Four of the six positions available in the Department of Orthopaedic Surgery’s program went to women. In the past, only two female residents have ever matched into the program in the same year.
Having more than half the residency class identify as female is especially significant considering that, nationally, only 16 percent of all orthopaedic surgery residents are women, said Brian Mullis, MD, the department’s residency program director.
There has long been a gender gap within the orthopaedic specialty: a 2019 survey from the American Academy of Orthopaedic Surgeons showed that, of the nearly 30,000 orthopaedic surgeons who participated, just 6.5 percent were women. (An additional 0.1 percent chose not to identify their gender in the survey.)
For its part, IU School of Medicine Department of Orthopaedic Surgery has worked hard to combat this disparity in its own workforce by making every effort to diversify, Mullis said.
“This shows program leadership and our department DEI committee are working in unison to make sure everyone feels welcome,” Mullis said. “We have intentionally increased our efforts to improve our diversity and inclusion but still have further work to do to continue making gains in this area.”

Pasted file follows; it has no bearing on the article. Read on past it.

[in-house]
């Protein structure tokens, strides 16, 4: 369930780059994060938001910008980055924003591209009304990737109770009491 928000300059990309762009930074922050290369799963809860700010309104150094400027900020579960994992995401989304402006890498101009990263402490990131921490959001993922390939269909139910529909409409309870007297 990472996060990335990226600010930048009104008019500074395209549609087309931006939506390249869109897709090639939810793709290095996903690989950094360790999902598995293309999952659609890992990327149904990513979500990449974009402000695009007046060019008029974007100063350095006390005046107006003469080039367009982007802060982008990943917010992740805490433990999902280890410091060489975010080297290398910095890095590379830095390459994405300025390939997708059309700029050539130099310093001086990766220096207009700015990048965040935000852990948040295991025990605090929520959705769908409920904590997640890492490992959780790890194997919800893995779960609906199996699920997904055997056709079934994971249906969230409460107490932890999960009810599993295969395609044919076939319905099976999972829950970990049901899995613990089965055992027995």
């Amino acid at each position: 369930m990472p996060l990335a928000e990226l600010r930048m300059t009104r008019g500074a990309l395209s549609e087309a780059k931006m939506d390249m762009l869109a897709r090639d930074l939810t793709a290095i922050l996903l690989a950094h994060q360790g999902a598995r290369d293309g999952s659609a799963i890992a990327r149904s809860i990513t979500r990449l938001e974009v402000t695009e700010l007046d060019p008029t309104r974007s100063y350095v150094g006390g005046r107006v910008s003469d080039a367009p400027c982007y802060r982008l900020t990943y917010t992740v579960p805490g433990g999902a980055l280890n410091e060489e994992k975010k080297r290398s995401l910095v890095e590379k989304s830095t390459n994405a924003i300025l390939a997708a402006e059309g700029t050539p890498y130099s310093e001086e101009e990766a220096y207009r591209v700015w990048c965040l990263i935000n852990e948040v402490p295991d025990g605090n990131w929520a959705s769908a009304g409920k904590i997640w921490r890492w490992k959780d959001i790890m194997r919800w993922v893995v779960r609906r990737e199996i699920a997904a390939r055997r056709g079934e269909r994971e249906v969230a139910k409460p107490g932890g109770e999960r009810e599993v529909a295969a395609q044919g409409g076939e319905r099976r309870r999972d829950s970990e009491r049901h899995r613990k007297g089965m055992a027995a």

The new class of PGY1 residents joining the program in July are:
Priyanka Ghosh from Indiana University School of Medicine
Zachary Gunderson from Indiana University School of Medicine
Paris Limberatos from Saint Louis University School of Medicine
Andrea Palazzolo Ray from University of Illinois College of Medicine
Seungyup Sun from Indiana University School of Medicine
Allison Wintring from University of Louisville School of Medicine
Allison Wintring will be the first woman to participate in the department’s research residency track.
While clinical track residents join the department for five years, the research-track resident commits to six years of training – one of which is spent entirely in a laboratory setting.
After completing PGY2 training, the research-track resident splits from their class to conduct one year of basic science research. They then resume clinical training as a PGY3 once that work is complete.
Wintring will be the fifth trainee to take part in the department’s research track.